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This report is taken from PN Review 75, Volume 17 Number 1, September - October 1990.

Letter from Germany Michael Hulse
Probably it will surprise no one to realize that when the Berlin Wall was opened, Literature was looking the other way. Good for Literature, you might say. In the two years since I last reported on current fiction in German (P·N·R 62-3), the two books German critics and readers were most excited by were Christoph Ransmayr's Die letzte Welt and Elfriede Jelinek's Lust - both of them Austrian books with their minds on other things.

Ransmayr's novel appeared in autumn 1988 in Enzensberger's andere Bibliothek, then published at Nördlingen by Franz Greno, a master hot-metal printer whose financial hubris has unfortunately reduced him to concentrating on the printing side of the business now. Earlier this year The Last World was issued in English translation by Chatto, and prompted Andrew Sinclair in The Times to hail 'a work of hallucination and magic and rare power'. Peter Levi in London Magazine found the book pretentious and frustrating, 'stronger on atmsosphere than on plot', and obviously 'a young man's book' in its foregrounding of 'cleverness'.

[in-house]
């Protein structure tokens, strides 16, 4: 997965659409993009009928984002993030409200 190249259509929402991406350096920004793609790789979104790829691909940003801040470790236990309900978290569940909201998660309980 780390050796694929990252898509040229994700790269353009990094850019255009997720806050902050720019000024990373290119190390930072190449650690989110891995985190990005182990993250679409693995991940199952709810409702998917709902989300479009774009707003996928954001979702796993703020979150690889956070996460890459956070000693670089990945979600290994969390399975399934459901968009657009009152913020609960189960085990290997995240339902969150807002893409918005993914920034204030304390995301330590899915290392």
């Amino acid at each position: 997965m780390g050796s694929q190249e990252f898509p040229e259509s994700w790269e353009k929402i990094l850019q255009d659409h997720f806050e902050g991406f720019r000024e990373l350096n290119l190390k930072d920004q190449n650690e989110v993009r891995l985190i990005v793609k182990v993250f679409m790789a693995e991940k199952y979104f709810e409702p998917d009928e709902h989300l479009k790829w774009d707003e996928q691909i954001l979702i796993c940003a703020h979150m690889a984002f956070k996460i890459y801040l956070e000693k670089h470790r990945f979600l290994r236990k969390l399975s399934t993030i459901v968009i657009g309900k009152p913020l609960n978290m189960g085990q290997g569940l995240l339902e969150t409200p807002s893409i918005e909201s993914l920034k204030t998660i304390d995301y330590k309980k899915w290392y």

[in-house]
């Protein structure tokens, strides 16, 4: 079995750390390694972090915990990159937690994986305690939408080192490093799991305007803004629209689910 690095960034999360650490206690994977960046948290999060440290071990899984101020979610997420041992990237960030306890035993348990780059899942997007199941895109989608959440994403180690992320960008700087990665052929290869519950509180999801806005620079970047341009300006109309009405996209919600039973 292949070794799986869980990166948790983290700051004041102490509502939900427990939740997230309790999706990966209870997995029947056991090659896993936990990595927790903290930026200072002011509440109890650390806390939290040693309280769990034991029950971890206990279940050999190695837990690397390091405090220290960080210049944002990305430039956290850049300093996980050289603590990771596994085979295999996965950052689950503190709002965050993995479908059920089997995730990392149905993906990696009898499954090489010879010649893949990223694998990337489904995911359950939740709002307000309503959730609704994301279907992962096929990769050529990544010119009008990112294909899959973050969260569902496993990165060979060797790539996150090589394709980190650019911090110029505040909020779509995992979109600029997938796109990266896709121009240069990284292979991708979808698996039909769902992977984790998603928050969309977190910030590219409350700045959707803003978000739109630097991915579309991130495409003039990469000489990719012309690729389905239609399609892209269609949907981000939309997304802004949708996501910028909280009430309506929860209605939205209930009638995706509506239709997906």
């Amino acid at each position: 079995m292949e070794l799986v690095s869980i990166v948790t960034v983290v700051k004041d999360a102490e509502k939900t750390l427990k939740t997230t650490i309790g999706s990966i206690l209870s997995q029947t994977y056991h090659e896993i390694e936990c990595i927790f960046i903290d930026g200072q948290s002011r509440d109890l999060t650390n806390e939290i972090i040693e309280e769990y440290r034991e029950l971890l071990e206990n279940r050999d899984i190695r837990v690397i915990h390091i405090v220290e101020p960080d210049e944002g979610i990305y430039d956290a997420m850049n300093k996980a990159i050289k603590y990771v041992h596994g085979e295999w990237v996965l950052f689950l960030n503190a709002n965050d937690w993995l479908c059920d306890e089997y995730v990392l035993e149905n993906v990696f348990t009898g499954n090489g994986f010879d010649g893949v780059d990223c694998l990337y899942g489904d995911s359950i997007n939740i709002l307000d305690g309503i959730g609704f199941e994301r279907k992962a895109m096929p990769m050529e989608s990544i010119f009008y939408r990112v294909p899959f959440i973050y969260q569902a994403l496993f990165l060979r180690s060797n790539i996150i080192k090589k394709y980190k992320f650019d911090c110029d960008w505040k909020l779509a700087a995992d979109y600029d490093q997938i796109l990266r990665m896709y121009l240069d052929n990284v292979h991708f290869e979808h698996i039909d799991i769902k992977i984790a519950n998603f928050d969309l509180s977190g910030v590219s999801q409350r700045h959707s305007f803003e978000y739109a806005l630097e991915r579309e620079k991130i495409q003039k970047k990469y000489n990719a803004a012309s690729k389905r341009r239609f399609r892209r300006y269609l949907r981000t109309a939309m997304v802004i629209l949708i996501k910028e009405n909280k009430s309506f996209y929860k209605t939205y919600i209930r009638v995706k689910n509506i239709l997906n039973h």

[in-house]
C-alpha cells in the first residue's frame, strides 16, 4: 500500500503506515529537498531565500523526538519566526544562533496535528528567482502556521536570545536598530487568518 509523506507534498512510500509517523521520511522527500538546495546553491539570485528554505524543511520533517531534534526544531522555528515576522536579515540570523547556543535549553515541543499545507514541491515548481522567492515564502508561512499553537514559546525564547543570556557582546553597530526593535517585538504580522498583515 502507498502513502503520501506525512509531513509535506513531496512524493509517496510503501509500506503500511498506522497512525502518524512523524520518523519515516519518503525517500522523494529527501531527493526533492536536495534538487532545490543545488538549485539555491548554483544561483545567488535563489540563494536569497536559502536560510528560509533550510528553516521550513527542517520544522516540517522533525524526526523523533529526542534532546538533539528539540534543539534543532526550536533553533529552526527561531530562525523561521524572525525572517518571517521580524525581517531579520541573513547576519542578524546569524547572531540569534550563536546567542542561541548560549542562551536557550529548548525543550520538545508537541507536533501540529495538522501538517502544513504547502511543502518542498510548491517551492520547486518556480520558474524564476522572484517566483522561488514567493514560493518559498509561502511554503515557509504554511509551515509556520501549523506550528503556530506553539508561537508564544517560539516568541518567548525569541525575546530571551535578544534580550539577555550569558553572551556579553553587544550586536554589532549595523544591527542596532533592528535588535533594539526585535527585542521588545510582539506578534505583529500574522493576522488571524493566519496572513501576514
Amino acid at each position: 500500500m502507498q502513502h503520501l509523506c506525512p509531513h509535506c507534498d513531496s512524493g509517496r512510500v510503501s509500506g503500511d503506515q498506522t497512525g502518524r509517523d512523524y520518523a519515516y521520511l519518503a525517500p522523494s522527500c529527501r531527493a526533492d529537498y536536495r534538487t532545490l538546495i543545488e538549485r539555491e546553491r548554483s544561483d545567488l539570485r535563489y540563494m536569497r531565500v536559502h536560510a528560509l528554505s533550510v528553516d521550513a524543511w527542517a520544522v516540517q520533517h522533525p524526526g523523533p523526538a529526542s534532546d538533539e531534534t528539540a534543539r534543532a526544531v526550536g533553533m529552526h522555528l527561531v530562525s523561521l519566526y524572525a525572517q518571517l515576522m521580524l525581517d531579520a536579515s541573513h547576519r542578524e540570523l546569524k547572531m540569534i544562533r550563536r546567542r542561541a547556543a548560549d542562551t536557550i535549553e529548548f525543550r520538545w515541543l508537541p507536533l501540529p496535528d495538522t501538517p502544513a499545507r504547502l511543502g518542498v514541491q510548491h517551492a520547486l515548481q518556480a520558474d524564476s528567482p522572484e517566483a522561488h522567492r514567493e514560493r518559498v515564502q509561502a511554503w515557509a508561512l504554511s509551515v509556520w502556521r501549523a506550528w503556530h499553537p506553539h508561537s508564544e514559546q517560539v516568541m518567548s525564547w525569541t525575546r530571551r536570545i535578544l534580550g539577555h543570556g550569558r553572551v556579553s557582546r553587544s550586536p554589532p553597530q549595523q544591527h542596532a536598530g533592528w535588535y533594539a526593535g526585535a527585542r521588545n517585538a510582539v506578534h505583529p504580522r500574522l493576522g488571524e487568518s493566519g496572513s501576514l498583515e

Ransmayr's story concerns the quest of a young Roman, Cotta, for his banished friend Ovid. In the coastal town of Tomi on the Black Sea, a place of iron and ash, he meets Tereus (a slaughterer), Fama (a shopkeeper), Echo (a prostitute) and Cyparis, a liliputian who screens creaking movies on Tereus's whitewashed wall. This metamorphosed cast from the Metamorphoses provide Cotta no leads or information. His quest fails.

Frank Schirrmacher in the ...


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